Wednesday, December 31, 2008

What's your Green New Year's Resolution?


There are some simple things you can do to be more green this upcoming year. There are big ones like composting, but small things like switching to reusable bags and buying local produce will make a big impact. Here are some ideas...


* Switch to reusable bags. Plastic bags consume oil and water during production, and don't break down. You'll also get some money back every time you shop (most stores give you a credit for every bag you use of your own!).

* Conserve water. This is an easy one that will also save you some money. Using low flow toilets, showerheads, and your own filtered tap water will conserve huge amounts.

* Eat more Veggies. Now how is this going to help out the planet? Veggies use less energy and resources to farm than meat, and don't have huge emissions like cattle and other animals. Reducing the amount of meat you eat(or going vegetarian or vegan if you're really dedicated!) is a huge step in being greener.

* Check your home for leaks. Air leaks. Energy escapes through small gaps and crevices in your home, and you can plug them up. They cost you money, and they waste energy. All it might take is a little weatherstripping.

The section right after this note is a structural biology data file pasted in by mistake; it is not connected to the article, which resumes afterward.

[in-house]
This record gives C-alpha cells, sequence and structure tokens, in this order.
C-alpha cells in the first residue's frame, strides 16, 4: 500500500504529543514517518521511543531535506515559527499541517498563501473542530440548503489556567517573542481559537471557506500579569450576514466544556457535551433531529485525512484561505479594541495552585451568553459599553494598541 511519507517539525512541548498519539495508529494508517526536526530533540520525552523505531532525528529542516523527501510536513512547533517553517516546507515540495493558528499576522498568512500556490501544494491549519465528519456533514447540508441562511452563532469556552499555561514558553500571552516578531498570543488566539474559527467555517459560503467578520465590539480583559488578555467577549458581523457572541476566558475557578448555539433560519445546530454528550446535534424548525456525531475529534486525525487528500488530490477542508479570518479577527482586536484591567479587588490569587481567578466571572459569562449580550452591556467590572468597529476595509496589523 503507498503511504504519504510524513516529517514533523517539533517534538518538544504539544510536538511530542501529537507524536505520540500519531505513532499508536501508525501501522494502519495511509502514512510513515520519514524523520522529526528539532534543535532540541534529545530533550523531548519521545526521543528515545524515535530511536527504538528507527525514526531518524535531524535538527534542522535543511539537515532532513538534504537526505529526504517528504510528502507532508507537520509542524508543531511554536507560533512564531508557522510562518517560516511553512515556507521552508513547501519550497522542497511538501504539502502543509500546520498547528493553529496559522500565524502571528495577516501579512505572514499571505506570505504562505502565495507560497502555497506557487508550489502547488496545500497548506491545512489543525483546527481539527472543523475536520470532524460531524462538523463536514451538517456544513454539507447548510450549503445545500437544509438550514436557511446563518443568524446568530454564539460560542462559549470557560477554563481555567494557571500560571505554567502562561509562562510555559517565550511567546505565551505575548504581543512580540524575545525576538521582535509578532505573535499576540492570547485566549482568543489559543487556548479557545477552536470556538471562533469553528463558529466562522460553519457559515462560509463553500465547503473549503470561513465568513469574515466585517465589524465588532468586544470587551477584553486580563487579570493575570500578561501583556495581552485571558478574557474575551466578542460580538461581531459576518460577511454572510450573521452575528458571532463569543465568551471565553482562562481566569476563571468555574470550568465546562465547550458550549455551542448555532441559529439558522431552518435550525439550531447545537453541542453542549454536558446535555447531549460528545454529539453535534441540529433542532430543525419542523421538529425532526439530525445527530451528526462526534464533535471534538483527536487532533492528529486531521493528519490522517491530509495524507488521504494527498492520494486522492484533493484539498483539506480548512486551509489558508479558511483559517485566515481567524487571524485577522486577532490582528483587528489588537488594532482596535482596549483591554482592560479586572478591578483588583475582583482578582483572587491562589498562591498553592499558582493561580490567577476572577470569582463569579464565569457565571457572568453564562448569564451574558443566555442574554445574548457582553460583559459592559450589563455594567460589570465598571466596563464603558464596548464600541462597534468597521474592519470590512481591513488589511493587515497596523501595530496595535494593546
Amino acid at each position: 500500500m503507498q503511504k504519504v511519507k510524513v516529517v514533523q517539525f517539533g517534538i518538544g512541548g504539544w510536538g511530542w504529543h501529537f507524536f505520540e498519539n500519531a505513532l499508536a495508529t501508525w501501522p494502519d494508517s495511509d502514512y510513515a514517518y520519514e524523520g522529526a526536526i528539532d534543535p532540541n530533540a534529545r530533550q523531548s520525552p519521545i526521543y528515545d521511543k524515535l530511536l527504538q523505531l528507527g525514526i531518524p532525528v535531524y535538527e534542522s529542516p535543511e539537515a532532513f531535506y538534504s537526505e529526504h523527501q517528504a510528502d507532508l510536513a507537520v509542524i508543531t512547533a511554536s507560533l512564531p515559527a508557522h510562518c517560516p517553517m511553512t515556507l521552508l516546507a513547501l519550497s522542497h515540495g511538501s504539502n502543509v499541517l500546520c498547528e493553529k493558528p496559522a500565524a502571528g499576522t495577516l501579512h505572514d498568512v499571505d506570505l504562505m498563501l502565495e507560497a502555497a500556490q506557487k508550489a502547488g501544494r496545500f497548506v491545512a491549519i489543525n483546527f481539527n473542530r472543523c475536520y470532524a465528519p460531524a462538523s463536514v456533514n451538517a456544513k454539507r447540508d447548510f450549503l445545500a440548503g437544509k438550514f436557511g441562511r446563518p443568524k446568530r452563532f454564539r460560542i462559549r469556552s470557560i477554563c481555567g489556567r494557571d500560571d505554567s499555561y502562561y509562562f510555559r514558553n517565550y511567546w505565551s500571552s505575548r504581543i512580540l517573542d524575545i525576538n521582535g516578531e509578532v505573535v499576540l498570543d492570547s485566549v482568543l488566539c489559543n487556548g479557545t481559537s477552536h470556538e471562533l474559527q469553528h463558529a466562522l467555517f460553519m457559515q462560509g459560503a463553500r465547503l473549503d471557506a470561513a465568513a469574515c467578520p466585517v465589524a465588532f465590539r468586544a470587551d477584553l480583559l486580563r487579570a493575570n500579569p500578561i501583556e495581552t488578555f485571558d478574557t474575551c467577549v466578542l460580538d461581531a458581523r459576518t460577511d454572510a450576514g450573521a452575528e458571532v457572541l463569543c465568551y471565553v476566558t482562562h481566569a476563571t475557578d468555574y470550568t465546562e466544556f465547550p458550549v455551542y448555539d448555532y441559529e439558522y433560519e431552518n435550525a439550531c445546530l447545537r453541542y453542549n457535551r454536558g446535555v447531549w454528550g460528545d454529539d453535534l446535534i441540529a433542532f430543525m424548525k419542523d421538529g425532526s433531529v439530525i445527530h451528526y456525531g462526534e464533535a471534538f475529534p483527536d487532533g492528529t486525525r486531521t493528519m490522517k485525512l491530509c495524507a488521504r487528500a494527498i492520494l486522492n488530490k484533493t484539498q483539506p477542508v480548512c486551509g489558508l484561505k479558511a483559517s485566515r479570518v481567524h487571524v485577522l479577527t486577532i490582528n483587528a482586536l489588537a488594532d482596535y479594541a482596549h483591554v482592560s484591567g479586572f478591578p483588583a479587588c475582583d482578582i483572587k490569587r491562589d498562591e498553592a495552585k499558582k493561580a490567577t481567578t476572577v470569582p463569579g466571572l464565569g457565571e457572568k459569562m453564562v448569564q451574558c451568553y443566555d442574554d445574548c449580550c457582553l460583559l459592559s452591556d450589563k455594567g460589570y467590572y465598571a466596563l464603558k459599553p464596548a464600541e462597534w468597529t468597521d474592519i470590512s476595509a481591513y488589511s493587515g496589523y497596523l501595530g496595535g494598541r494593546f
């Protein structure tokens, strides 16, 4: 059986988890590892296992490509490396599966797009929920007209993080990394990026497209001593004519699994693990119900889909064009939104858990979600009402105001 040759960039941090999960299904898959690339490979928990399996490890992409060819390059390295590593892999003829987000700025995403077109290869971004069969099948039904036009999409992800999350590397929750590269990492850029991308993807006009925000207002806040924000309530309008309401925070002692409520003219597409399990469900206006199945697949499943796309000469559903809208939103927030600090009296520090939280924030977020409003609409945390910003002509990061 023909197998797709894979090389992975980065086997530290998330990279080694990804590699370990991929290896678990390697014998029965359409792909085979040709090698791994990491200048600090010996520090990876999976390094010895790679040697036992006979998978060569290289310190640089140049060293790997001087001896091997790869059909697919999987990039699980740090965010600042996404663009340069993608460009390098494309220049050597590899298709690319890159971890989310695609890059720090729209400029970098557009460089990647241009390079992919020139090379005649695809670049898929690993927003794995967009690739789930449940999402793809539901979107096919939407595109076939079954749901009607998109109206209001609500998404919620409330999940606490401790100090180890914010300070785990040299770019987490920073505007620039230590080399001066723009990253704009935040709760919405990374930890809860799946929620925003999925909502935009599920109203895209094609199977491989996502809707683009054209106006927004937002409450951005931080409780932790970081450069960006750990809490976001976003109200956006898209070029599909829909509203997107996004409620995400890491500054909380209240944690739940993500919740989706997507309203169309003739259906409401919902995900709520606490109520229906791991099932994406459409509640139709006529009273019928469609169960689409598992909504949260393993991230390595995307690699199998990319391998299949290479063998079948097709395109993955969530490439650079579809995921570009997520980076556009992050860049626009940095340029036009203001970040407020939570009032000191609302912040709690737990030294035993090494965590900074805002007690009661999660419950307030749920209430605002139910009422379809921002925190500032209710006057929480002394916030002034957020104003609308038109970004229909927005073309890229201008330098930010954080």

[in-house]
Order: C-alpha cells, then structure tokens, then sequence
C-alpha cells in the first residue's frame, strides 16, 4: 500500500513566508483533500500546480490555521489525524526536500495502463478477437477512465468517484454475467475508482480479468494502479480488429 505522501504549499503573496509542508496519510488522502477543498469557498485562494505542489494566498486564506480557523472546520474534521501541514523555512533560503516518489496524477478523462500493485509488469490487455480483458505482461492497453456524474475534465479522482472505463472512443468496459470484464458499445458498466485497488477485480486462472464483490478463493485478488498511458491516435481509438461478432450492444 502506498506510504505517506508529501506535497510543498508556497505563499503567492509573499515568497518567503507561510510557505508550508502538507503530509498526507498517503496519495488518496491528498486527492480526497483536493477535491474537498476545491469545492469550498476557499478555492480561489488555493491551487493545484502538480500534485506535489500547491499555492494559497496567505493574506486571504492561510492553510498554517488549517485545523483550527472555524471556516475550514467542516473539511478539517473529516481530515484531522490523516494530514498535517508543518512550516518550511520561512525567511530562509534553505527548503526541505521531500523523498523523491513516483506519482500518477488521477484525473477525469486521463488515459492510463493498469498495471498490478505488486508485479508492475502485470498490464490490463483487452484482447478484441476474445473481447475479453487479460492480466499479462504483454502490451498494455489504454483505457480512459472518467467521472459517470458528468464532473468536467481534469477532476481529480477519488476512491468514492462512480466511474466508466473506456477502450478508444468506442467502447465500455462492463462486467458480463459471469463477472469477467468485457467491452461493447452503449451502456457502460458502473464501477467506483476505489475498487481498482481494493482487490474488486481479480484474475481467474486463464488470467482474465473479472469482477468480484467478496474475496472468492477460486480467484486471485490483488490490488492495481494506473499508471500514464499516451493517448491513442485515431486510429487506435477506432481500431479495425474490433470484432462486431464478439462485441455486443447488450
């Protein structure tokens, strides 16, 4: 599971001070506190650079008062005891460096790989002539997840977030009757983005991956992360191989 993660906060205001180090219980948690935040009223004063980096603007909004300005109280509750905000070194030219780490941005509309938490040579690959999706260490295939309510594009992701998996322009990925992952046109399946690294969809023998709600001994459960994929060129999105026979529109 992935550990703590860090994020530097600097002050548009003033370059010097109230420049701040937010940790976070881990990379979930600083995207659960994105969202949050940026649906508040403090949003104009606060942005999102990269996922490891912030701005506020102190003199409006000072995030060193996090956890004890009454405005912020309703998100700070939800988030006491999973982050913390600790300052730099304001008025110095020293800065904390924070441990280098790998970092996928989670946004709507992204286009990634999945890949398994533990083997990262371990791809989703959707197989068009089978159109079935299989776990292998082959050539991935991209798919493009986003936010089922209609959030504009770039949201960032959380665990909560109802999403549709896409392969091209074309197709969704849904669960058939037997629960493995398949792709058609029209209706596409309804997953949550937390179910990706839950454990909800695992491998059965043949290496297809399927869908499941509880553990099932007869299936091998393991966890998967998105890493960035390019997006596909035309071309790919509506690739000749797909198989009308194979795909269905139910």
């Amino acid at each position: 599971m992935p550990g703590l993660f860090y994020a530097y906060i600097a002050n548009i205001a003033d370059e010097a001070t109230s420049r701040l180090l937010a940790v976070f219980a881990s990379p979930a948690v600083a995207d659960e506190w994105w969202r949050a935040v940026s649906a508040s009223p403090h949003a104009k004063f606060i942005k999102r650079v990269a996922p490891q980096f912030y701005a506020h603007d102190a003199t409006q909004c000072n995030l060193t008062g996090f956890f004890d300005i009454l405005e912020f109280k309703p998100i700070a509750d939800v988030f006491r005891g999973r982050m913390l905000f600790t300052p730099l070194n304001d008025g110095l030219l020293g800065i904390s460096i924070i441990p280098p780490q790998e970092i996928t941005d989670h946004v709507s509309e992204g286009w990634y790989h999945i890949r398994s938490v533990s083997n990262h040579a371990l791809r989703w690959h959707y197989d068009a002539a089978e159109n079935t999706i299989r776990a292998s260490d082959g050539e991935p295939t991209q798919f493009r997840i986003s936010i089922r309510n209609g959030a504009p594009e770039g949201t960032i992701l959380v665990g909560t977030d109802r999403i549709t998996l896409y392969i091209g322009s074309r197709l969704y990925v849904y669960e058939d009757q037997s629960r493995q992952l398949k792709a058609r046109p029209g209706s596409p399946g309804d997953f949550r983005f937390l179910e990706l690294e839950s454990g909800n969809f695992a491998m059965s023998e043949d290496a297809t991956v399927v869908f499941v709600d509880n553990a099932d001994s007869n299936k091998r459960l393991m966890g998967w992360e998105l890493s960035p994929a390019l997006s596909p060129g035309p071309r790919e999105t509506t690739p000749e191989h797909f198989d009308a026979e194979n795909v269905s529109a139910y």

Have some Green New Year's resolutions of your own? Be sure to tell us about it in the comments section!

Wednesday, December 24, 2008

Green Gift Wrap


It's virtually impossible to find green gift wrap in the stores, but the Daily Green has found one that might work for you. With 4 nature inspired patterns, these look great and won't be using as much energy to produce the paper in the first place.

Happy Holidays!

Tuesday, December 16, 2008

Create your Own Bird Feeder Christmas Tree Ornaments



Christmas is for the birds, well the week after Christmas anyways!

The holiday parties have started and the family celebrations are only a days away. The house is decorated, the tree has been up for a week or two and is beautifully decorated and the scent of pine fills the house. A lucky member of the family has tree duty, making sure the tree doesn't get too thirsty and dry out before Christmas.

But after Christmas, who will care for the tree? Some people will recycle the tree through local organizations that do tree pickups and turn the trees into mulch, others will add the tree to their compost pile, and a small group of us will carefully place our now naked tree in the backyard for the birds to celebrate their holidays. This year instead of throwing away your tree, consider throwing the tree in your backyard for your bird friends to enjoy. If you have a place to prop up your tree that is best! It will give them shelter from those strong winter winds and storms we get, especially in the Northeast, and you can decorate your tree the second time around. In a great project for young and young and young at heart, the perfect project for a chilly winter day is designing "green" Christmas ornaments for your tree outside that your feathered friends are enjoying.